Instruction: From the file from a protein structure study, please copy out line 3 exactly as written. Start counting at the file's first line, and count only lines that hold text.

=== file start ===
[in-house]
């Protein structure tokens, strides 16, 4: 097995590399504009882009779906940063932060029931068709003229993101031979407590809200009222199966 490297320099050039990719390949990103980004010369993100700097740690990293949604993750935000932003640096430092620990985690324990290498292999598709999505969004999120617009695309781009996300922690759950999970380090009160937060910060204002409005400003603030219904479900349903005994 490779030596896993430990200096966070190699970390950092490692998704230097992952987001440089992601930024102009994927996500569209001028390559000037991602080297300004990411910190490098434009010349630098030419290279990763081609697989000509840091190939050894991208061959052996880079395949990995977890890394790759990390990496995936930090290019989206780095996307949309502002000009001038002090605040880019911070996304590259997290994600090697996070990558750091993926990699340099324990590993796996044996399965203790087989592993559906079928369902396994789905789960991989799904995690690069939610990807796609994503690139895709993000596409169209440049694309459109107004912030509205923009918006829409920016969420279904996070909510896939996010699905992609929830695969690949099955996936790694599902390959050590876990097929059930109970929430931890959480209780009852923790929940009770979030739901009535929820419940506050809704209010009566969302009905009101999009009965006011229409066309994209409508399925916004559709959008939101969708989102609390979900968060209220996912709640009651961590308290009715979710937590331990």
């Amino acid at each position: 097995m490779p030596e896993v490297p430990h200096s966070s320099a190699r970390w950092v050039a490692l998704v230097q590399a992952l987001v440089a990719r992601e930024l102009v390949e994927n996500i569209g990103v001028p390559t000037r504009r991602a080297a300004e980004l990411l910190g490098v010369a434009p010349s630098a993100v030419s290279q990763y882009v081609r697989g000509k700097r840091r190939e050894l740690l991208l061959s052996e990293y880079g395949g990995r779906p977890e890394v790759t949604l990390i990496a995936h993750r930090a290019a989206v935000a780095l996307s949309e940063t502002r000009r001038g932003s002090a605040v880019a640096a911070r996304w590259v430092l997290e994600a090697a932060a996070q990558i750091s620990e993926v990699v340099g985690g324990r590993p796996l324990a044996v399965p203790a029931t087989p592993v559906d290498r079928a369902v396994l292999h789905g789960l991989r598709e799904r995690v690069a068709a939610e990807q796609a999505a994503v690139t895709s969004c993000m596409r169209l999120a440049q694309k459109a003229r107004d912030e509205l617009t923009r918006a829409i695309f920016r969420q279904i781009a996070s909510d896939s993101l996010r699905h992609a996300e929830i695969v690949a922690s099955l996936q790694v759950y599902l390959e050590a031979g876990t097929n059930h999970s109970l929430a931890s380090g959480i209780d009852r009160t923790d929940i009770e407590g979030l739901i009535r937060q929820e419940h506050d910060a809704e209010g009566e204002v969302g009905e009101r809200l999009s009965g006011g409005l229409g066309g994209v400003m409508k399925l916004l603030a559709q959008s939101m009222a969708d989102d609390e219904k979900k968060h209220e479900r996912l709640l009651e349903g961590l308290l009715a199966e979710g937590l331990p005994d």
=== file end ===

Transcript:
């Amino acid at each position: 097995m490779p030596e896993v490297p430990h200096s966070s320099a190699r970390w950092v050039a490692l998704v230097q590399a992952l987001v440089a990719r992601e930024l102009v390949e994927n996500i569209g990103v001028p390559t000037r504009r991602a080297a300004e980004l990411l910190g490098v010369a434009p010349s630098a993100v030419s290279q990763y882009v081609r697989g000509k700097r840091r190939e050894l740690l991208l061959s052996e990293y880079g395949g990995r779906p977890e890394v790759t949604l990390i990496a995936h993750r930090a290019a989206v935000a780095l996307s949309e940063t502002r000009r001038g932003s002090a605040v880019a640096a911070r996304w590259v430092l997290e994600a090697a932060a996070q990558i750091s620990e993926v990699v340099g985690g324990r590993p796996l324990a044996v399965p203790a029931t087989p592993v559906d290498r079928a369902v396994l292999h789905g789960l991989r598709e799904r995690v690069a068709a939610e990807q796609a999505a994503v690139t895709s969004c993000m596409r169209l999120a440049q694309k459109a003229r107004d912030e509205l617009t923009r918006a829409i695309f920016r969420q279904i781009a996070s909510d896939s993101l996010r699905h992609a996300e929830i695969v690949a922690s099955l996936q790694v759950y599902l390959e050590a031979g876990t097929n059930h999970s109970l929430a931890s380090g959480i209780d009852r009160t923790d929940i009770e407590g979030l739901i009535r937060q929820e419940h506050d910060a809704e209010g009566e204002v969302g009905e009101r809200l999009s009965g006011g409005l229409g066309g994209v400003m409508k399925l916004l603030a559709q959008s939101m009222a969708d989102d609390e219904k979900k968060h209220e479900r996912l709640l009651e349903g961590l308290l009715a199966e979710g937590l331990p005994d």